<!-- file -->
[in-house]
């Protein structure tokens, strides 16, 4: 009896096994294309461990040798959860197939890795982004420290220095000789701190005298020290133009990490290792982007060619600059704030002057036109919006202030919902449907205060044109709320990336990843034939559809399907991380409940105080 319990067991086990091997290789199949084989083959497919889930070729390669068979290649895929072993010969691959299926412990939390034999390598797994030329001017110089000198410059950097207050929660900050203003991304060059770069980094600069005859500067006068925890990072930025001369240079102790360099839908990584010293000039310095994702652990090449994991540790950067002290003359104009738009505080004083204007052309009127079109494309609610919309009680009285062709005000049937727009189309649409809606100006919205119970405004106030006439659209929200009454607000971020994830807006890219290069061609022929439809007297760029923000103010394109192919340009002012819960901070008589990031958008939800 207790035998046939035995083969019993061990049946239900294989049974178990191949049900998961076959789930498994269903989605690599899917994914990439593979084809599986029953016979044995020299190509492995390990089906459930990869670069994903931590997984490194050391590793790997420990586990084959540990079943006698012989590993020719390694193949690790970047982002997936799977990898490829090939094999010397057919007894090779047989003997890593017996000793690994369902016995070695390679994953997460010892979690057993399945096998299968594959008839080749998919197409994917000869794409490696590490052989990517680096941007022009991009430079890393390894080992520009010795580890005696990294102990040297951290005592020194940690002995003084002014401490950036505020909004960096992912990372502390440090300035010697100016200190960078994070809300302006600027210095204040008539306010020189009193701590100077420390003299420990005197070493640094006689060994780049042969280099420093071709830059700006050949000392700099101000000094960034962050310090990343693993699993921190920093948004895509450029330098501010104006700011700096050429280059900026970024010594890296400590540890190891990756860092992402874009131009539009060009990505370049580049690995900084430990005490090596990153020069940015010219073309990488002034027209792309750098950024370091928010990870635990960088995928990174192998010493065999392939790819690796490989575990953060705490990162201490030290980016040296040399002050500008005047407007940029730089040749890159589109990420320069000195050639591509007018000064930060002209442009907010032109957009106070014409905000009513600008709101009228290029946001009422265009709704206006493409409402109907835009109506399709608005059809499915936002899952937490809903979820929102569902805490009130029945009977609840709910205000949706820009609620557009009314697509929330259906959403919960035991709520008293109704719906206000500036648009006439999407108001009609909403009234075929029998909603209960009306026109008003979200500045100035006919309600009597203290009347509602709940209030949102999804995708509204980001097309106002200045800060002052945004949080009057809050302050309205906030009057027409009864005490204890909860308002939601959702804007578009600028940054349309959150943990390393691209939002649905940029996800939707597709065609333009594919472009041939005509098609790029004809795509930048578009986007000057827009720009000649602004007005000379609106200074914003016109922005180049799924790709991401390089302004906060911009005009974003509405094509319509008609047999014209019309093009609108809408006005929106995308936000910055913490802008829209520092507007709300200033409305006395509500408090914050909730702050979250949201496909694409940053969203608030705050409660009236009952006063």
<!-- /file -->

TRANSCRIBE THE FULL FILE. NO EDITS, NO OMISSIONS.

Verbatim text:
[in-house]
């Protein structure tokens, strides 16, 4: 009896096994294309461990040798959860197939890795982004420290220095000789701190005298020290133009990490290792982007060619600059704030002057036109919006202030919902449907205060044109709320990336990843034939559809399907991380409940105080 319990067991086990091997290789199949084989083959497919889930070729390669068979290649895929072993010969691959299926412990939390034999390598797994030329001017110089000198410059950097207050929660900050203003991304060059770069980094600069005859500067006068925890990072930025001369240079102790360099839908990584010293000039310095994702652990090449994991540790950067002290003359104009738009505080004083204007052309009127079109494309609610919309009680009285062709005000049937727009189309649409809606100006919205119970405004106030006439659209929200009454607000971020994830807006890219290069061609022929439809007297760029923000103010394109192919340009002012819960901070008589990031958008939800 207790035998046939035995083969019993061990049946239900294989049974178990191949049900998961076959789930498994269903989605690599899917994914990439593979084809599986029953016979044995020299190509492995390990089906459930990869670069994903931590997984490194050391590793790997420990586990084959540990079943006698012989590993020719390694193949690790970047982002997936799977990898490829090939094999010397057919007894090779047989003997890593017996000793690994369902016995070695390679994953997460010892979690057993399945096998299968594959008839080749998919197409994917000869794409490696590490052989990517680096941007022009991009430079890393390894080992520009010795580890005696990294102990040297951290005592020194940690002995003084002014401490950036505020909004960096992912990372502390440090300035010697100016200190960078994070809300302006600027210095204040008539306010020189009193701590100077420390003299420990005197070493640094006689060994780049042969280099420093071709830059700006050949000392700099101000000094960034962050310090990343693993699993921190920093948004895509450029330098501010104006700011700096050429280059900026970024010594890296400590540890190891990756860092992402874009131009539009060009990505370049580049690995900084430990005490090596990153020069940015010219073309990488002034027209792309750098950024370091928010990870635990960088995928990174192998010493065999392939790819690796490989575990953060705490990162201490030290980016040296040399002050500008005047407007940029730089040749890159589109990420320069000195050639591509007018000064930060002209442009907010032109957009106070014409905000009513600008709101009228290029946001009422265009709704206006493409409402109907835009109506399709608005059809499915936002899952937490809903979820929102569902805490009130029945009977609840709910205000949706820009609620557009009314697509929330259906959403919960035991709520008293109704719906206000500036648009006439999407108001009609909403009234075929029998909603209960009306026109008003979200500045100035006919309600009597203290009347509602709940209030949102999804995708509204980001097309106002200045800060002052945004949080009057809050302050309205906030009057027409009864005490204890909860308002939601959702804007578009600028940054349309959150943990390393691209939002649905940029996800939707597709065609333009594919472009041939005509098609790029004809795509930048578009986007000057827009720009000649602004007005000379609106200074914003016109922005180049799924790709991401390089302004906060911009005009974003509405094509319509008609047999014209019309093009609108809408006005929106995308936000910055913490802008829209520092507007709300200033409305006395509500408090914050909730702050979250949201496909694409940053969203608030705050409660009236009952006063």